Dr Gamble, in his travel writing of the year 1810, stated that in Omagh “the bulk of the inhabitants were Presbyterians”. We know that the Second Church had 139 families in 1814, but, as stated previously, this number fell away considerably a few years later when the congregation disapproved of the theological tendencies of their minister. For comparison in the year 1833 First Omagh congregation had 300 families.
PRESENT CHURCH ERECTED IN 1856
On 2nd February 1842, the Rev Josias Mitchell, born Newbliss, Co Monaghan was ordained as assistant and successor to Rev David Gilkey. It was during his ministry that the present church was built. The new building cost £1000. The present church was opened for public worship by Rev Dr Henry Cooke on 7th September 1856, the new building being on the same site as the older one erected in the year 1752.
Rev. Mitchell retired on 16th December 1879, when his assistant and successor, the Rev. Thomas Hamill. was ordained. Mr Mitchell passed away in July 1882. Three of Mr Mitchell’s daughters married clergymen – the Rev J C Clarke, D.D., the Rev George McFarland, B.A., and the Rev Samuel Paul.
The Rev Thomas McAfee Hamill, M.A. born 30 March 1853 was the son of James Hamill, Bally money. He was Licenced at Route Presbytery on 6 May 1879 and installed as minister of Second Omagh later that year. From Second Omagh he was called to Lurgan on 12th February 1884 and was later appointed Professor of Systematic Theology in the Presbyterian College, Belfast (1895-1919) and Moderator of the General Assembly (1915/16). Mr Hamill died on 17 February 1919.
Rev. Hamill was succeeded in Omagh by the Rev William Johnston, B.A. Mr Johnston, was the son of James Johnston, Burren, Ballynahinch. He was Licenced at Down Presbytery on 29 April 1883 and ordained on 30th September 1884. Mr Johnston remained in Omagh for exactly three years when he moved to Wolverhampton. He died on 10 January 1945.
His successor, the Rev James Alexander Campbell, M.A. born 13 November 1858 was the son of James Campbell, Ballinasloe. He was educated at Queens College, Galway and Licenced at Athlone on 7 August 1883 and came to 2nd Omagh from Stewartstown. He was installed on 27th March 1888, but resigned on 15 April 1890 to become the Minister of Sandymount in Dublin. Later years (1903-1917) were spent in South Africa and two years in Liverpool. Mr Campbell died on 4 September 1919.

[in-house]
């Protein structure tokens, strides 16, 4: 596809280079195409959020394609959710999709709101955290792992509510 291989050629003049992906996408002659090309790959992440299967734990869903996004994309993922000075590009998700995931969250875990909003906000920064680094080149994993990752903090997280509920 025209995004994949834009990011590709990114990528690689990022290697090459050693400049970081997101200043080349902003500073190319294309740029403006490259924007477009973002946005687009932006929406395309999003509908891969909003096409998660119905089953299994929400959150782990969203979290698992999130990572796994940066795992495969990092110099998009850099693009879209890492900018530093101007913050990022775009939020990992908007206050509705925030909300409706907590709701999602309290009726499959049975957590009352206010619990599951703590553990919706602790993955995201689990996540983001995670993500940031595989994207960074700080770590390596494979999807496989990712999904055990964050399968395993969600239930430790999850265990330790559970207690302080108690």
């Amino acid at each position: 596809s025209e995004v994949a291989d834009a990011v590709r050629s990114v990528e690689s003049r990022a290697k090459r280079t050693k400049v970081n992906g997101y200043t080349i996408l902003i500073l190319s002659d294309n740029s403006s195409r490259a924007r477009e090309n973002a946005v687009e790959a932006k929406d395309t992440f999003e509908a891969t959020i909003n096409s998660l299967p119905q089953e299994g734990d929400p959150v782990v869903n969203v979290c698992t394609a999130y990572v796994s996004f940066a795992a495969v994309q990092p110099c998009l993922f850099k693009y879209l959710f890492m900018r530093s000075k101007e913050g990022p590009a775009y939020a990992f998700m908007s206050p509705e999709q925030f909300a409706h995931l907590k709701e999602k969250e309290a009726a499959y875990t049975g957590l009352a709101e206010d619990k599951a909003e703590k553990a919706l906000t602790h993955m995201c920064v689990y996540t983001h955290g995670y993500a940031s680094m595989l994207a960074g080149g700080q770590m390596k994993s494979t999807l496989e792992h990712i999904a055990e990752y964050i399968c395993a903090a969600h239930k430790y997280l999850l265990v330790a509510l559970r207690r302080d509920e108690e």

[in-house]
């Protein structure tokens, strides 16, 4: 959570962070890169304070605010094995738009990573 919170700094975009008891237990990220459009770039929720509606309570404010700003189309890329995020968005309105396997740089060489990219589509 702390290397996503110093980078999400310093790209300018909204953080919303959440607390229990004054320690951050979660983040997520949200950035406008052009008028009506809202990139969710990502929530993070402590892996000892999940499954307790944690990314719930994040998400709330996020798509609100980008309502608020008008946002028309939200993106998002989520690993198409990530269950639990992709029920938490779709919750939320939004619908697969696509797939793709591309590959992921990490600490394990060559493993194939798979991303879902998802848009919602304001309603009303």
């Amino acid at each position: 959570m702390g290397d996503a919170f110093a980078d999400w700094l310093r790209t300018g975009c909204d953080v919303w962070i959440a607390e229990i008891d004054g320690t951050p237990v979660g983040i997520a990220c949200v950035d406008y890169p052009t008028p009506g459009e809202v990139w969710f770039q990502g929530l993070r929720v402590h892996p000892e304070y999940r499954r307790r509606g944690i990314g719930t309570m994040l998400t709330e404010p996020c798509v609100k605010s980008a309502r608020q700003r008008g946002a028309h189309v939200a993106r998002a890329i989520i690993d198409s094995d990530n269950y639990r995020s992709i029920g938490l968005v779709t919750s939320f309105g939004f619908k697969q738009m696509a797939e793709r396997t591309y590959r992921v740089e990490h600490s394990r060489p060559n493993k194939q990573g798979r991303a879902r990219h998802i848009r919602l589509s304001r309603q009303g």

On 3rd July 1890, the Rev Robert Wallace, born 1845, son of Robert, Castleblayney. and Licenced at Newry Presbytery on 5 June 1869 was ordained. He had been the Minister of Ballygoney from 24 July 1873. Mr Wallace remained until his death on 20th January 1898.
CHURCH EXTENSION 1901
The Rev George Thompson, born Eglinton and educated at Magee College was Licenced at Glendermott in 1880. Mr Thompson was Minister of Newtowncunningham – later to have D.D. added to his name – was installed as Minister of the congregation on 7th April 1898, and had a very fruitful ministry for ten years, ending on 14th April 1903, on his acceptance of a call from Cliftonville, Belfast. Dr Thompson was Joint Convenor of the Foreign Mission in 1909 and followed in the footsteps of an earlier Minister of Second Omagh, Rev Dr T Hamill, and became Moderator of the General assembly in 1923. He died on 1 Sept 1946. In 1901, during Dr Thompson’s ministry, the Church was enlarged by the addition of transepts, entrance porch, and Minister’s room, which enhanced the architecture of the building.
The next Minister was the Rev W J Baird. B.A. born 31 December 1866 at Ardstraw, educated at Queens University, Belfast and Licenced at Strabane
1904, having accepted a call from the congregation of Agnes Street, Belfast. He resigned from there on 26 July 1932 and died on 3 May 1944. Mr Baird was succeeded in Second Omagh by the Rev H W Morrow, M.A., who was born on 11 December 1857, son of William, Magherascouse, Ballygowan. He was educated at Queens College, Galway and Queens University, Belfast. Licenced at Comber Presbytery on 26 May 1884 he was Minister of First Markethill until 19 October 1904. He was installed on 16th November 1904. Much efficiency marked the work of Mr Morrow as pastor of Second Omagh Church. He was also an assiduous student and received a D.D. in 1919. Dr Morrow published three volumes of sermons. It was during his ministry that the congregation’s name was changed from Second Omagh to Trinity, Omagh. He resigned from Trinity, Omagh on 4th October 1926 and died on 19 October 1934.
Rev J H R Gibson, M.A., son of Rev John Gibson, Annahilt, was educated at Magee College and Trinity College, Dublin. He was Licenced at Ballymena Presbytery in 1915 and ordained at Granshaw, Co Down, on 19 April 1916. From Granshaw Mr Gibson was installed at Trinity on 9th February 1927. When Rev S Anderson, Drumlegagh, who had charge of Gillygooley congregation, accepted a call to Granshaw, Co. Down, the congregation of Gillygooley was put under the care of Rev Gibson in September 1928.